Fortunate to have the services of the gifted production tandem of Kenny Gamble and Leon Huff, popular vocal group the O’Jays cranked out the hits with startling speed and consistency during the 1970s. Over the course of the decade, the Cleveland-based trio released a string of albums and singles garnering praise from critics and fans alike. So impressive was their product that they managed to shine in a universe inhabited by ridiculously talented stars like Curtis Mayfield, Stevie Wonder, Aretha Franklin, Sly Stone, Al Green, James Brown, the P-Funk collective, and Earth, Wind, and Fire.
Numerous factors contributed to the O’Jays’ success and longevity, but if pressed to select three reasons for their widespread popularity, my choices would be: the beautiful way in which Walter Williams’ velvety smooth vocals paired with Eddie Levert’s tougher-than-leather extemporizations, the invaluable songwriting contributions of Gamble and Huff, and the O’Jays’ uncanny ability to shift from romantic balladry to harrowing social commentary to disco-burning dance tracks.
Thankfully, the O’Jays now boast a greatest hits compilation showcasing their wide ranging talents and uniqueness. Of the countless best-of collections on the market, the newly released and moderately priced The Essential O’Jays is the best by far. Spanning three decades, the collection documents the group’s beginnings with the Imperial label in 1965, takes us through their dominant years of the ’70s, and tacks on a few goodies from the ’80s and early ’90s. Predictably, the heart of the compilation is the trio’s smash material from 1972 to 1978. All of the timeless anthems (“Love Train”, “Back Stabbers”, etc.) are here, in addition to some nice suprises that will elicit nods of approval from diehards. Throwing a curve ball in terms of song selection, Legacy complements the hits with classic album cuts like the gripping epic about the Middle Passage, “Ship Ahoy”, and the heart-wrenching “Cry Together”. Narrating the story of a struggling couple trying to find balance and resolution, the latter song not only showcases the group’s sensitive side, but demonstrates why their music was (and continues to be) a staple in African American households.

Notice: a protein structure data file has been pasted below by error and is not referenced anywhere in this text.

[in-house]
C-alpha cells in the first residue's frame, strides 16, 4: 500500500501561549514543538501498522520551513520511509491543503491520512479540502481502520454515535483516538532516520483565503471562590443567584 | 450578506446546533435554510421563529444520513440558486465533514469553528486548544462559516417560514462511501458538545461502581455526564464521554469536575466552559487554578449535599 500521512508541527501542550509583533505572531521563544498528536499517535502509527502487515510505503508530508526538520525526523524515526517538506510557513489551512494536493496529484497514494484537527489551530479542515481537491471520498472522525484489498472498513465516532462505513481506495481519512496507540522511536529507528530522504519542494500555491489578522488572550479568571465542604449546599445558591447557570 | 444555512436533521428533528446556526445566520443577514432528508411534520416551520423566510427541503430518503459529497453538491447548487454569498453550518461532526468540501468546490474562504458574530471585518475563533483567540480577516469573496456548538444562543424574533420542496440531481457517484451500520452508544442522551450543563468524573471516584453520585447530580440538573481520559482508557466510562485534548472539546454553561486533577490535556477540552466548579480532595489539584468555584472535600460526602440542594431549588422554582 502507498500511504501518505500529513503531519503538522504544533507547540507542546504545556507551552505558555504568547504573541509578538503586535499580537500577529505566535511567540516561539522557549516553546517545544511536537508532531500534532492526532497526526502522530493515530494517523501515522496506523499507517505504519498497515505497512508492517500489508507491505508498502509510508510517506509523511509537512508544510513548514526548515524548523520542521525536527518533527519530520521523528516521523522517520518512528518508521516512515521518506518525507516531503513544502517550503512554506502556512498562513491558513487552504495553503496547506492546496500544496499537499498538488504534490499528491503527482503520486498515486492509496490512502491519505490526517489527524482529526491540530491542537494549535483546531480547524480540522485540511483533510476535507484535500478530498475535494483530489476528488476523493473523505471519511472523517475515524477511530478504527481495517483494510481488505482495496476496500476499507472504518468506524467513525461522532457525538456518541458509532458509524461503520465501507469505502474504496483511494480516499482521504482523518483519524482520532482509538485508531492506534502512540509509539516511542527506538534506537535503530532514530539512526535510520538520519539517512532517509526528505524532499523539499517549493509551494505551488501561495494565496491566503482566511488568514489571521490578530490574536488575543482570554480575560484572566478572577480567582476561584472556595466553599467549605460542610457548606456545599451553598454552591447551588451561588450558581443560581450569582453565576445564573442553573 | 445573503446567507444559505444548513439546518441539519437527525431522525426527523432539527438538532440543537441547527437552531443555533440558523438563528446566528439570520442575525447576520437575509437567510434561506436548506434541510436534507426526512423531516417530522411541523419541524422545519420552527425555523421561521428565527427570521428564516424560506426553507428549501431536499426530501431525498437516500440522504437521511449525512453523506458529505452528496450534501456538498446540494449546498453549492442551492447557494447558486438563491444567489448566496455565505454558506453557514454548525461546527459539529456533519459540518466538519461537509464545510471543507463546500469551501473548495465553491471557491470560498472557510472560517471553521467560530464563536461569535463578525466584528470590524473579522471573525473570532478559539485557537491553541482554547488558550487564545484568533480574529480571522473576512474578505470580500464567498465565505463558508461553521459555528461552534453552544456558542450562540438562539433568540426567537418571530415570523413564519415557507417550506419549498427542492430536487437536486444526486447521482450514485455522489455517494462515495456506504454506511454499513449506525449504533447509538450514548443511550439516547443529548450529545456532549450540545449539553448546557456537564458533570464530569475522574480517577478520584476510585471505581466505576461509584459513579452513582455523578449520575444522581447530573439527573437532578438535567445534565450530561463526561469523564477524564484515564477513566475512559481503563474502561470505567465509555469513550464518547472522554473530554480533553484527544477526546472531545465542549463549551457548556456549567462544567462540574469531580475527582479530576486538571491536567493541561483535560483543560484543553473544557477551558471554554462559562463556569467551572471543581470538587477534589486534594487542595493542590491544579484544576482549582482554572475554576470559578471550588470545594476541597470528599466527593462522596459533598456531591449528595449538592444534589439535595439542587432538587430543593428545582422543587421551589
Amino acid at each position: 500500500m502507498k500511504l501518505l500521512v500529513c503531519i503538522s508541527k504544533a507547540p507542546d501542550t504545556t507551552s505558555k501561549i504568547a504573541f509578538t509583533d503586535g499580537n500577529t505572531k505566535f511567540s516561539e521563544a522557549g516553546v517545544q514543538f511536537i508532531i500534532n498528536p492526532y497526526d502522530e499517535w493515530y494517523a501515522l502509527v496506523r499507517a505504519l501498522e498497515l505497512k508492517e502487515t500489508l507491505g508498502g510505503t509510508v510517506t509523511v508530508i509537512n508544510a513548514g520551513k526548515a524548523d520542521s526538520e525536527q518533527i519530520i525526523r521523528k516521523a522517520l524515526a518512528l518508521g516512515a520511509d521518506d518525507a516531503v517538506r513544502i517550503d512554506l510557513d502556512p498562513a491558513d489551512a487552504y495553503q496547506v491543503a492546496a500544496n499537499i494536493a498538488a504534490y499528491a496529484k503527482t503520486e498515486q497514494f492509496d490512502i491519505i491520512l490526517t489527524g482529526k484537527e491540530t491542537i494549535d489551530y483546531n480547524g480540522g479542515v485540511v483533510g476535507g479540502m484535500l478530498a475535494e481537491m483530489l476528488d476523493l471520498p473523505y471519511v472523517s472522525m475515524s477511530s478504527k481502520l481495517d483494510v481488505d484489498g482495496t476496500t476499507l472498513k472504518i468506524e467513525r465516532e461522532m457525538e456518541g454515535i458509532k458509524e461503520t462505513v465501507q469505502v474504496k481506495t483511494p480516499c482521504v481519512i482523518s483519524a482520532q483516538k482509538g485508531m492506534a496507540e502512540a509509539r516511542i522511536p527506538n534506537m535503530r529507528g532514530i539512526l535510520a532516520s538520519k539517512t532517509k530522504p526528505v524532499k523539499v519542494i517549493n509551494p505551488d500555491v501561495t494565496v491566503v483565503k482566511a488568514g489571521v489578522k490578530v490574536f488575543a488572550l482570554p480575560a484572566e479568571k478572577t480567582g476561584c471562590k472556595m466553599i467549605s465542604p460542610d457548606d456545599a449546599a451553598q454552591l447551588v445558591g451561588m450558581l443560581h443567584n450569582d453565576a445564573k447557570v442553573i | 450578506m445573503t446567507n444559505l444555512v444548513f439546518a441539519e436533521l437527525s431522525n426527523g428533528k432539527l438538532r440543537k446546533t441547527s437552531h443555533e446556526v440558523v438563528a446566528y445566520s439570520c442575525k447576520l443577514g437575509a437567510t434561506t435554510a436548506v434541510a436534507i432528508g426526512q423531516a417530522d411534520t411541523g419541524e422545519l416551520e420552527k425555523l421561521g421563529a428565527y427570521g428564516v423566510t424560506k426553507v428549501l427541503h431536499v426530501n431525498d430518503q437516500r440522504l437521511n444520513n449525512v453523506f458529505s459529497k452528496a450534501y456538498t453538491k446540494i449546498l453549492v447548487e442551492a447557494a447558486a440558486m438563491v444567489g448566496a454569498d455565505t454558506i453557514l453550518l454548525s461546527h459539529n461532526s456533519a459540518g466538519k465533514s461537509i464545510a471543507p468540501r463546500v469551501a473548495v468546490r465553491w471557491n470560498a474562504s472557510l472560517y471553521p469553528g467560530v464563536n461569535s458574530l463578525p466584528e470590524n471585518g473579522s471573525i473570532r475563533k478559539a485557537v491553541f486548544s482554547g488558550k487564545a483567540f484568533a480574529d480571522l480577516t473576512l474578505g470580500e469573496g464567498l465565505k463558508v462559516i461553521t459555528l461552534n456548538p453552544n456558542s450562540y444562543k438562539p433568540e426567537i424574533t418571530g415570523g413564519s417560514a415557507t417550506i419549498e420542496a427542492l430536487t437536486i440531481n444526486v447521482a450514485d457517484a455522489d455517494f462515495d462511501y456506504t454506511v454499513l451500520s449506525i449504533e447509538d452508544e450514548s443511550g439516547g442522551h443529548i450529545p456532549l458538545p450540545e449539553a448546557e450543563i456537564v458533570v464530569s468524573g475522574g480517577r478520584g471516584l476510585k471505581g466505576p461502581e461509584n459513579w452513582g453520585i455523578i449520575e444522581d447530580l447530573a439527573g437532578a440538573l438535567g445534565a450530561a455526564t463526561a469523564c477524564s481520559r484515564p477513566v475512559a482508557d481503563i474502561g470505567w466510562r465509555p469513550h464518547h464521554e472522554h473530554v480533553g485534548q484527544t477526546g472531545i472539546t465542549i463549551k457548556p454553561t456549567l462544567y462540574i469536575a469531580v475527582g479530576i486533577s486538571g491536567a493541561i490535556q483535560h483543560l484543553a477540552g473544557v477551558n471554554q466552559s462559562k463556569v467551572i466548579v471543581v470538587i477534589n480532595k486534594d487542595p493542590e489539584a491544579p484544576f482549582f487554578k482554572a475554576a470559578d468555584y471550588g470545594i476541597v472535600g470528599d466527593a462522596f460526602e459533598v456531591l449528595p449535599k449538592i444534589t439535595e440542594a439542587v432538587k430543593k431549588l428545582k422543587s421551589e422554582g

If there’s any complaint with this compilation, the absence of live material from the group’s heyday would be my biggest gripe. Stories about the O’Jays spectacular live shows circulated freely in my Jacksonville, Florida, home, contributing immensely to my developing sense of the group’s greatness. No different than their Philadelphia International label mate, Teddy Pendergrass, the O’Jays established their loyal fan base not only through their radio hits but through constant touring. Certainly one of the hardest working bands in the business, the group built their reputation on their ability to give the people what they wanted and needed during their live shows. Surely additional documentation of the group’s talent and chemistry away from the studio would have been a nice addition to this greatest hits package.
All things considered, however, the Essential O’Jays represents one of the strongest and comprehensive snapshots of one of soul music’s finest.